Q  I want to ask about the Upright Citizens Brigade, which you co-founded with Amy Poehler and others. It seems like as the years roll by, its reputation only grows. Do you take pride in that? And it was the mid-90s when you guys founded the troupe, wasn't it?

A. Yes, we came out of Chicago in '96 and moved to New York.

Q. So, almost 20 years.

A. Yeah, as I look back, there are moments when I'm very proud or nostalgic for our sort do-it-yourself attitude. I think we thought we were punk rock back in the day. I think we were in reaction to Second City, because that is the model, the gatekeeper back in Chicago.

We all were there sort of wanting to get up on that stage. But it's a long line, so at some point, we had our own sketch group and decided we were going to do it our own way, because having people you like to work with who have a similar voice is a lot more pure than putting together an all-star team on SNL or something.

… I get pangs of pride over something like our new theater in Los Angeles, which is like a junior college for improv. We just opened it in January. Those are the moments when I'm like, "I can't believe we were driving our U-Haul out with our trucks of wigs and costumes 20 years ago." Those are the moments when it feels like, "Oh, this is very cool. I'm very proud of this playground we created." I love we can turn people onto improve. When I discovered improv, it was like a hit of crack, I was addicted.

But it's also NOT mine in the sense that I don't take any responsibility for like "Broad City." These people are talented and they're doing their own thing and it's like I was a senior and they're freshman, but I don't take any responsibility for their success. I celebrate it and I'm very proud of the people who come though. But it's not like I can brag on it."

Q. How about Armando's process with all the improv that's involved. What is it like for you?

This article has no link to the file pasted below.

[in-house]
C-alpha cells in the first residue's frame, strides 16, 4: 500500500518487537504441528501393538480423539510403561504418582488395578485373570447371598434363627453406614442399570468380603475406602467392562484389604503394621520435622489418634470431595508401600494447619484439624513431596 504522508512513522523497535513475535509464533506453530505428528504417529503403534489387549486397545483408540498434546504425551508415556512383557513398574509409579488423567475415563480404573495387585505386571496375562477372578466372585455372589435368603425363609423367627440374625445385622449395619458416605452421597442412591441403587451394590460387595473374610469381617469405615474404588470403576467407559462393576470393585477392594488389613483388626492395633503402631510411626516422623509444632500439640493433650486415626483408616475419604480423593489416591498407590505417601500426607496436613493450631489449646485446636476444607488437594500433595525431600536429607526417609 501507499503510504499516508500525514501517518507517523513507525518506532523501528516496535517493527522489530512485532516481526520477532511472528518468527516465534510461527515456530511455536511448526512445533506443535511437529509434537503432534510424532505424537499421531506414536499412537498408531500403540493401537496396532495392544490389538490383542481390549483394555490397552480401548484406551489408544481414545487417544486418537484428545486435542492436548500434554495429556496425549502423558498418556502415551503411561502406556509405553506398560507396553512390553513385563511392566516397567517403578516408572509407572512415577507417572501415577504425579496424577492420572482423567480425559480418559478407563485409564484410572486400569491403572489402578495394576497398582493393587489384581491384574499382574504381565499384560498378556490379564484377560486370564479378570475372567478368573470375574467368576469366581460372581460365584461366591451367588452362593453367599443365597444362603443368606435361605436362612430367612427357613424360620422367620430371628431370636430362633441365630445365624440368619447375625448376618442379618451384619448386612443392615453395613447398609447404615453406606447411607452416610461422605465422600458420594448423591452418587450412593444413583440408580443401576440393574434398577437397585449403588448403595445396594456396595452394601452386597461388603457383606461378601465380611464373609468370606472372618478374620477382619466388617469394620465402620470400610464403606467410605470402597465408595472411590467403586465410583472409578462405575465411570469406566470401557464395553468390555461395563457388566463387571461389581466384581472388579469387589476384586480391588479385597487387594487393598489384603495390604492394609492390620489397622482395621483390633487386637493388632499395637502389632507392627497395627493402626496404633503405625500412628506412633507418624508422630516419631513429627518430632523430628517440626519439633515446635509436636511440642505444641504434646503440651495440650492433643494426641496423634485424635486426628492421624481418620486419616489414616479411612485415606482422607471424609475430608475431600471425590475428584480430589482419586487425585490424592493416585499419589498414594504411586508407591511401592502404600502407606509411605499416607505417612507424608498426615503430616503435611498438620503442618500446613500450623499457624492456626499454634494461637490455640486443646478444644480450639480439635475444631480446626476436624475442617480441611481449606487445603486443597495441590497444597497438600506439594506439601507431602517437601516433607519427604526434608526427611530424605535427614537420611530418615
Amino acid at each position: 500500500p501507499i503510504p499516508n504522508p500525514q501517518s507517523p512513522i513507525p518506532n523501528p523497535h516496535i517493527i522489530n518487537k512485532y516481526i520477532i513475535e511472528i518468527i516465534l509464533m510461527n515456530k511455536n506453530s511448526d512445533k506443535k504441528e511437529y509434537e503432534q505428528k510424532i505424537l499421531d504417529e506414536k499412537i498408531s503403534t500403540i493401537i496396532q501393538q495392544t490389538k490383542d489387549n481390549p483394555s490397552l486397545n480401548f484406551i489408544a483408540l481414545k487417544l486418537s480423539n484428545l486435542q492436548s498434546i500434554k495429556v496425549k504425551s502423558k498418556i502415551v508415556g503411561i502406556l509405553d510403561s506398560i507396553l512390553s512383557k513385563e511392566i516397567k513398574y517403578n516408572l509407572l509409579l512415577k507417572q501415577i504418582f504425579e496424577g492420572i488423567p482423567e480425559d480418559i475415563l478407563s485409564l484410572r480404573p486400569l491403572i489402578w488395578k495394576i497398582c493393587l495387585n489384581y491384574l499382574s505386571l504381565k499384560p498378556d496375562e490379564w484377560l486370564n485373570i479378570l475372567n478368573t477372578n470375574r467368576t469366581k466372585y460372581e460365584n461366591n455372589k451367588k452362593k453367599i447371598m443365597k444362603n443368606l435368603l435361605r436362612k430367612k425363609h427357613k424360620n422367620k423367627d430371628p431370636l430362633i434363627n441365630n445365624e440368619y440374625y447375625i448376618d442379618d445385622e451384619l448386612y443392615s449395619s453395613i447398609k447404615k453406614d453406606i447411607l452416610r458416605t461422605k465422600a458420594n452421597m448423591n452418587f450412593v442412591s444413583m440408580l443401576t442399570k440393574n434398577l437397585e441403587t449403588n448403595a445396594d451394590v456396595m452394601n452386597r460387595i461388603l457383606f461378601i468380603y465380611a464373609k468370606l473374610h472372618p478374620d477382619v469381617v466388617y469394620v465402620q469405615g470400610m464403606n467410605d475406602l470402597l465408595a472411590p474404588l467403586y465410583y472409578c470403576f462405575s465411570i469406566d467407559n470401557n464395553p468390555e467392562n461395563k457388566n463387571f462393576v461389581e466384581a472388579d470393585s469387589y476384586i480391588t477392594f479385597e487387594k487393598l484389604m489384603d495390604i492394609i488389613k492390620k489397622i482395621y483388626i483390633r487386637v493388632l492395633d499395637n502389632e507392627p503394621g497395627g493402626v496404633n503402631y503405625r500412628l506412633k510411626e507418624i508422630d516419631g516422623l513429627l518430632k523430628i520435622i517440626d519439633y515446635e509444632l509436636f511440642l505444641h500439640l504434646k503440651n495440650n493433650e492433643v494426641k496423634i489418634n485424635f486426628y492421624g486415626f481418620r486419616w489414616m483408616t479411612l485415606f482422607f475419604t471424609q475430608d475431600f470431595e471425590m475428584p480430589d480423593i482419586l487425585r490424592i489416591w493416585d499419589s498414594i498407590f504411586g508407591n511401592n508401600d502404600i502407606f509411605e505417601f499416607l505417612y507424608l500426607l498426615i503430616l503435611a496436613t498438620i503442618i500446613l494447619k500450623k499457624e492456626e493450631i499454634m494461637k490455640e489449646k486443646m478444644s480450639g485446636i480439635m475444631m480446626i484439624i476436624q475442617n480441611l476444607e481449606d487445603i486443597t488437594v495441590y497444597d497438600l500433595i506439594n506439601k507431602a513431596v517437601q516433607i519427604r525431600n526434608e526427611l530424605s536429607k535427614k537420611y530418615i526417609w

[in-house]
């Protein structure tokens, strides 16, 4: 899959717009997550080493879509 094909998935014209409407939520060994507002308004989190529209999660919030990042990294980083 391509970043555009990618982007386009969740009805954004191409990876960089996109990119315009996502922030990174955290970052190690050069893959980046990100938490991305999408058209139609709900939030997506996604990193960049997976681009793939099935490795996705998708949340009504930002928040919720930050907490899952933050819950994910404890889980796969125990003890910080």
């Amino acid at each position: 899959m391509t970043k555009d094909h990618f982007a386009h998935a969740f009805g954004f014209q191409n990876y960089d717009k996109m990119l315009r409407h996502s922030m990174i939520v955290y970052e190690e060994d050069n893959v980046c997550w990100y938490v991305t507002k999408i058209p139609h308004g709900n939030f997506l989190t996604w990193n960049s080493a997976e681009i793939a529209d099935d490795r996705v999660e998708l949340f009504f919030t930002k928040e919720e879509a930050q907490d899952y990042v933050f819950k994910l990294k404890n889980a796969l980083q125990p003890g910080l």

A. It's a dream. I've always wanted to do comedy that I wrote or helped shape. I prefer to have my voice in it a little bit. And Armando and Julia (Louis-Dreyfus) are always receptive to the best ideas. They never look at you like, "You're not the writer, so we're not going to listen to you." It's very much whatever the best ideas are, that's what they want.

Q. Do you stay in Baltimore when you're filming or are you in and out. And what's it like for you when you are here?

A. I stay. The production schedule is pretty busy. We have a hiatus week every two or three weeks where I go home to my family in LA.

But we're all at the Harbor East, like the Homewood (Suites) with those kitchenettes. It's kind of like a dorm room or a semester abroad. We're all just cooking for each other or watching Chicago sports or whatever.

We have a movie theater in our basement, so we see a lot of movies. We do some fine dining. There are some great restaurants through that area. We play a lot of squash. We picked up squash because the hotel has some nice squash courts.

Q. Sounds like going back to college, but with very nice rooms.

A. It's kind of like theater camp. We're away at theater camp. And I think it made the show jell in a good way being away from home. If we were in LA, we'd be trying to squeeze in auditions or going to meetings. When you're in Baltimore, it's just about the show. And I think that's been a real blessing.

Season 4 of "Veep" premieres at 10:30 p.m. Sunday on HBO.

Advertisement
Advertisement
Advertisement
Advertisement
Advertisement
Advertisement
Advertisement